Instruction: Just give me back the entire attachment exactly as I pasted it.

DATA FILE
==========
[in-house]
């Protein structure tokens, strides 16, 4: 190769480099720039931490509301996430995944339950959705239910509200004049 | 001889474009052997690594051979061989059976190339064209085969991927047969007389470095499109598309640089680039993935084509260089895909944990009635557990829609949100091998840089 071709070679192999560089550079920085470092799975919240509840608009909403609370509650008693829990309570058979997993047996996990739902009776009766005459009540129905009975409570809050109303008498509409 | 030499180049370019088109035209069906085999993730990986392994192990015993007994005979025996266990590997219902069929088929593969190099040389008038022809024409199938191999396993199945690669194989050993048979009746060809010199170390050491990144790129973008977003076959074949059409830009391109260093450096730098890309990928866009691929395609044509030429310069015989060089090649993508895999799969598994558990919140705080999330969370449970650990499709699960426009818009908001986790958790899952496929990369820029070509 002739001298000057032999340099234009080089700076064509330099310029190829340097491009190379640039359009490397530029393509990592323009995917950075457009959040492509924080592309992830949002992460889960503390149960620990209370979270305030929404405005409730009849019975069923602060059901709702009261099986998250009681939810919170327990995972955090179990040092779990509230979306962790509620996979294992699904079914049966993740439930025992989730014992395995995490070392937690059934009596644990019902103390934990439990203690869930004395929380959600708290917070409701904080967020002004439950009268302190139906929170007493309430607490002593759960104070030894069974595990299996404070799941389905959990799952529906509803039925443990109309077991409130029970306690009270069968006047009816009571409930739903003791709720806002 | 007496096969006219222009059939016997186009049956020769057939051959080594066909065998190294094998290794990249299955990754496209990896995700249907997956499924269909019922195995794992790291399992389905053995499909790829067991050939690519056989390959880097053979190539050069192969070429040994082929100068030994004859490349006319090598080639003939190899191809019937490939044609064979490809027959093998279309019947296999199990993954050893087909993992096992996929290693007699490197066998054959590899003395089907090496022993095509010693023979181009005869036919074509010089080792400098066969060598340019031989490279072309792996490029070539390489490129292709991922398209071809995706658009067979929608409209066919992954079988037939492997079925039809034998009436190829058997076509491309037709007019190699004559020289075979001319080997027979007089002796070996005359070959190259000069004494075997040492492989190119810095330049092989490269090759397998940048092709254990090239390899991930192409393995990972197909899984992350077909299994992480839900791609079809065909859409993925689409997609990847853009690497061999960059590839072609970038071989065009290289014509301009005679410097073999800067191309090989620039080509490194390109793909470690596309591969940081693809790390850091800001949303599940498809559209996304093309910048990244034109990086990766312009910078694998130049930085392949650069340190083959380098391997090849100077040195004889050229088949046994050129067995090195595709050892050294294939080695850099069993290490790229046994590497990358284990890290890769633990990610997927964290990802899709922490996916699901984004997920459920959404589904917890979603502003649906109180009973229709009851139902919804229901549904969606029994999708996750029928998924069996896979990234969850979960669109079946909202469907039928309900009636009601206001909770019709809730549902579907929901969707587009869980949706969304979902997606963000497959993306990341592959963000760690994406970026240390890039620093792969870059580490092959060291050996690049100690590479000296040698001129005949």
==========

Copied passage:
[in-house]
């Protein structure tokens, strides 16, 4: 190769480099720039931490509301996430995944339950959705239910509200004049 | 001889474009052997690594051979061989059976190339064209085969991927047969007389470095499109598309640089680039993935084509260089895909944990009635557990829609949100091998840089 071709070679192999560089550079920085470092799975919240509840608009909403609370509650008693829990309570058979997993047996996990739902009776009766005459009540129905009975409570809050109303008498509409 | 030499180049370019088109035209069906085999993730990986392994192990015993007994005979025996266990590997219902069929088929593969190099040389008038022809024409199938191999396993199945690669194989050993048979009746060809010199170390050491990144790129973008977003076959074949059409830009391109260093450096730098890309990928866009691929395609044509030429310069015989060089090649993508895999799969598994558990919140705080999330969370449970650990499709699960426009818009908001986790958790899952496929990369820029070509 002739001298000057032999340099234009080089700076064509330099310029190829340097491009190379640039359009490397530029393509990592323009995917950075457009959040492509924080592309992830949002992460889960503390149960620990209370979270305030929404405005409730009849019975069923602060059901709702009261099986998250009681939810919170327990995972955090179990040092779990509230979306962790509620996979294992699904079914049966993740439930025992989730014992395995995490070392937690059934009596644990019902103390934990439990203690869930004395929380959600708290917070409701904080967020002004439950009268302190139906929170007493309430607490002593759960104070030894069974595990299996404070799941389905959990799952529906509803039925443990109309077991409130029970306690009270069968006047009816009571409930739903003791709720806002 | 007496096969006219222009059939016997186009049956020769057939051959080594066909065998190294094998290794990249299955990754496209990896995700249907997956499924269909019922195995794992790291399992389905053995499909790829067991050939690519056989390959880097053979190539050069192969070429040994082929100068030994004859490349006319090598080639003939190899191809019937490939044609064979490809027959093998279309019947296999199990993954050893087909993992096992996929290693007699490197066998054959590899003395089907090496022993095509010693023979181009005869036919074509010089080792400098066969060598340019031989490279072309792996490029070539390489490129292709991922398209071809995706658009067979929608409209066919992954079988037939492997079925039809034998009436190829058997076509491309037709007019190699004559020289075979001319080997027979007089002796070996005359070959190259000069004494075997040492492989190119810095330049092989490269090759397998940048092709254990090239390899991930192409393995990972197909899984992350077909299994992480839900791609079809065909859409993925689409997609990847853009690497061999960059590839072609970038071989065009290289014509301009005679410097073999800067191309090989620039080509490194390109793909470690596309591969940081693809790390850091800001949303599940498809559209996304093309910048990244034109990086990766312009910078694998130049930085392949650069340190083959380098391997090849100077040195004889050229088949046994050129067995090195595709050892050294294939080695850099069993290490790229046994590497990358284990890290890769633990990610997927964290990802899709922490996916699901984004997920459920959404589904917890979603502003649906109180009973229709009851139902919804229901549904969606029994999708996750029928998924069996896979990234969850979960669109079946909202469907039928309900009636009601206001909770019709809730549902579907929901969707587009869980949706969304979902997606963000497959993306990341592959963000760690994406970026240390890039620093792969870059580490092959060291050996690049100690590479000296040698001129005949």